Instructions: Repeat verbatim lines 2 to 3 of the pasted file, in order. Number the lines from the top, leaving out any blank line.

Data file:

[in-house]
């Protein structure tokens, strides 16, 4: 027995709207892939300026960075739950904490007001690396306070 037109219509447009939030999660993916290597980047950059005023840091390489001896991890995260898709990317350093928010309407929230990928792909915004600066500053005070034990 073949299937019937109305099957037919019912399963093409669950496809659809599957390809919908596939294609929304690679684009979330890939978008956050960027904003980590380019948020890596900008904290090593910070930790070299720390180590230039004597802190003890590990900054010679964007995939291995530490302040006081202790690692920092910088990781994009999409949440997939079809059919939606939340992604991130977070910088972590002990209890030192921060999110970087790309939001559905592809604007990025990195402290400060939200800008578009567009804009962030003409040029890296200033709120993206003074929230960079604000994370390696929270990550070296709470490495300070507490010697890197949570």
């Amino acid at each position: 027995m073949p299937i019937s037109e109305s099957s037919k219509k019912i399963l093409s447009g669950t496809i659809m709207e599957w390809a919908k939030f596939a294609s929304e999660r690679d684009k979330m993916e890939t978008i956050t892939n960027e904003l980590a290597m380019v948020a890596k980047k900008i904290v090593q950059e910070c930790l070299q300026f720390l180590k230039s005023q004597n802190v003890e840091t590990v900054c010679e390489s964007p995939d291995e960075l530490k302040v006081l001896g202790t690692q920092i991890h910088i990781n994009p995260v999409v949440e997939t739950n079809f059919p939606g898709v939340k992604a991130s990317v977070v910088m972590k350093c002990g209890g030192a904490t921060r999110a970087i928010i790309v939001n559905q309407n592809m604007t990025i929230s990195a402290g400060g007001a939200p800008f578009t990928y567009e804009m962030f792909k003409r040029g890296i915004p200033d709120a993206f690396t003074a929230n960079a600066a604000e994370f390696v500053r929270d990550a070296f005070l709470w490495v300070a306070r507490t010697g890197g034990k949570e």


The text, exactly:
């Protein structure tokens, strides 16, 4: 027995709207892939300026960075739950904490007001690396306070 037109219509447009939030999660993916290597980047950059005023840091390489001896991890995260898709990317350093928010309407929230990928792909915004600066500053005070034990 073949299937019937109305099957037919019912399963093409669950496809659809599957390809919908596939294609929304690679684009979330890939978008956050960027904003980590380019948020890596900008904290090593910070930790070299720390180590230039004597802190003890590990900054010679964007995939291995530490302040006081202790690692920092910088990781994009999409949440997939079809059919939606939340992604991130977070910088972590002990209890030192921060999110970087790309939001559905592809604007990025990195402290400060939200800008578009567009804009962030003409040029890296200033709120993206003074929230960079604000994370390696929270990550070296709470490495300070507490010697890197949570």
């Amino acid at each position: 027995m073949p299937i019937s037109e109305s099957s037919k219509k019912i399963l093409s447009g669950t496809i659809m709207e599957w390809a919908k939030f596939a294609s929304e999660r690679d684009k979330m993916e890939t978008i956050t892939n960027e904003l980590a290597m380019v948020a890596k980047k900008i904290v090593q950059e910070c930790l070299q300026f720390l180590k230039s005023q004597n802190v003890e840091t590990v900054c010679e390489s964007p995939d291995e960075l530490k302040v006081l001896g202790t690692q920092i991890h910088i990781n994009p995260v999409v949440e997939t739950n079809f059919p939606g898709v939340k992604a991130s990317v977070v910088m972590k350093c002990g209890g030192a904490t921060r999110a970087i928010i790309v939001n559905q309407n592809m604007t990025i929230s990195a402290g400060g007001a939200p800008f578009t990928y567009e804009m962030f792909k003409r040029g890296i915004p200033d709120a993206f690396t003074a929230n960079a600066a604000e994370f390696v500053r929270d990550a070296f005070l709470w490495v300070a306070r507490t010697g890197g034990k949570e």